A Rising Tide Lifts All Boats- Stay Afloat In A Changing Economy

Today’s political climate has produced some interesting discussion topics and even more interesting candidates.  Regardless of the result, this month’s election will definitely be historic.  Many economists are predicting that either presidential candidate will likely bring more strain on one or more segments of the population.  Business owners around the country are speculating not on whether this election will affect their business, but HOW.  Wise business owners don’t spend much of their time anticipating whether the economy will rise or fall with each new election, though.

The truth is that the economy can be counted on to always rise and fall.  That is the nature of our system in the United States, and the global economy isn’t significantly different.  Political unrest, environmental challenges, and natural disasters are examples of events that may tip the scales in any economy, and then cause ripple effects in the United States.  If you are a business owner who plans on being in business for more than a few years, how can you protect yourself from these fluctuations? Better yet, how can you ensure that your business rises as much as possible with the high tides, but does not sink or run aground with the low tides?

  1. Educate Yourself.  If you plan to be successful in business, educate yourself.  This doesn’t mean that you should sign up for MBA courses that you have been putting off.  It does mean that you should learn more about your customers — who they are and what they need.  If you provide your customers better service than your competitors do, you will have a constant stream of business, regardless of the type of economy our country is experiencing.  In addition, learn about the direction and future of your industry, so that you can anticipate potential challenges that may arise, and stay two steps in front of them.  Remember that it is often difficult for a business to make major changes rapidly.  Therefore, it is vital to anticipate changes so that you will be able to plan and prepare for them over a longer period of time.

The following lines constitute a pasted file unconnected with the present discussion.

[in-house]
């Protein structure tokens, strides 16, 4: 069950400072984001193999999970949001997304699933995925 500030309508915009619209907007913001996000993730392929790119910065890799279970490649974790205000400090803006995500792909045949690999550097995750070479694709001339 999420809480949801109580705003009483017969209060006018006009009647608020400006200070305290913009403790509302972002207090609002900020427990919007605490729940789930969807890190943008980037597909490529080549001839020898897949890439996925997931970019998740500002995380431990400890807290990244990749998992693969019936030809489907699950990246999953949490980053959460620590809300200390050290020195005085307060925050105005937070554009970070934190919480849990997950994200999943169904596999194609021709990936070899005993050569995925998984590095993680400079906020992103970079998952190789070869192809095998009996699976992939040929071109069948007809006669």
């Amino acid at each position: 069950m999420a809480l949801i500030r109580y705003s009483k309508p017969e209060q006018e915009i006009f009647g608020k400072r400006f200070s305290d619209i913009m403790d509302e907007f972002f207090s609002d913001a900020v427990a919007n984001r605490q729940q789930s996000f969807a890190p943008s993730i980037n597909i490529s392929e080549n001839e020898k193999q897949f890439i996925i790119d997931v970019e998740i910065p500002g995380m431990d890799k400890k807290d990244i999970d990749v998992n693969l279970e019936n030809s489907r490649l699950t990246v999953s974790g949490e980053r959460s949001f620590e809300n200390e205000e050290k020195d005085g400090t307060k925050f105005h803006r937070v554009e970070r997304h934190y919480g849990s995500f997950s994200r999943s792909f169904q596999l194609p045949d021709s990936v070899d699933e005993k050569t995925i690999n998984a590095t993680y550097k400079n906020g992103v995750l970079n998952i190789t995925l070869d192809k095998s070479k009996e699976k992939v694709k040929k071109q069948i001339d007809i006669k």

2. Take Advantage of the High Tides and Prepare for the Low.  A successful farmer once told me that he was able to survive as a farmer for as long as he did (50+ years) because he used his profits from the good years to prepare for the bad. People tend to assume that if you have one bad year, then a good year will follow, but this is often not the case.  Be prepared to go through years of financial hardship by pooling resources, being conservative with debt, and keeping overhead costs low.  Possessing reserves for both your personal and business requirements will allow you to weather any storm that comes your way.
  3. Know your Mission. Beyond making a sizeable profit, what is the goal of your company?  Do you want to grow it and sell it?  Do you plan to pass it down to your children?  Do you want to use your business to make a difference in the community through philanthropic efforts?  It is important to know WHY you are doing what you are doing because when times get tough, you will question your own motives.  It could be tempting to give up and take a nine-to- five job that has minimal risk, but very little reward other than a routine.  Having a goal and a mission will help you stay focused when times get tough.
  4. Consult the Right Professionals. You have heard the saying, “Plan your work and work your plan,” but it only makes sense to do so if your plan makes sense.  Having the right professionals on your team giving you objective, expert advice can make all the difference, especially in a turbulent economic environment.  There are very few storms that your business can’t weather if your professionals will work together and collaborate as a team for you.

If you own a business, or are considering starting one, be sure to plan for times of economic feast and famine.   The adage says, “A rising tide lifts all boats,” and, to a certain extent, this is true.  A decade ago, many businesses were booming, and anyone who wanted to start a small business could succeed.  In today’s economy, though, it takes much more than luck and good timing to succeed at business.  Follow these steps to ensure that you will rise with the next tide, and the next, and the next.

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Written by blountlaw